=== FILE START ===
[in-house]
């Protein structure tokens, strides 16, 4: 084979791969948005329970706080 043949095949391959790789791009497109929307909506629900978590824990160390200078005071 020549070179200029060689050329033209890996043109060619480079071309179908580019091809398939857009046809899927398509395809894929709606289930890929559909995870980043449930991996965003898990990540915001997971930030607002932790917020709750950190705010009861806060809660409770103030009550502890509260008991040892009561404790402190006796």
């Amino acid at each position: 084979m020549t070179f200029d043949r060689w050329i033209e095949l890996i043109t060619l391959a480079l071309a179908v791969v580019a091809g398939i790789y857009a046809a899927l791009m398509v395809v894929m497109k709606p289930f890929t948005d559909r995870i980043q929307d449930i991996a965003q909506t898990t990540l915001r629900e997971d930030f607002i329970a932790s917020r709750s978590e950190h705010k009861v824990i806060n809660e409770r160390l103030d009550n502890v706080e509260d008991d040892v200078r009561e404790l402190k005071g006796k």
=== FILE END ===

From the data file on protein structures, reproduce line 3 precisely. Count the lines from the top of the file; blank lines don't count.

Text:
């Amino acid at each position: 084979m020549t070179f200029d043949r060689w050329i033209e095949l890996i043109t060619l391959a480079l071309a179908v791969v580019a091809g398939i790789y857009a046809a899927l791009m398509v395809v894929m497109k709606p289930f890929t948005d559909r995870i980043q929307d449930i991996a965003q909506t898990t990540l915001r629900e997971d930030f607002i329970a932790s917020r709750s978590e950190h705010k009861v824990i806060n809660e409770r160390l103030d009550n502890v706080e509260d008991d040892v200078r009561e404790l402190k005071g006796k």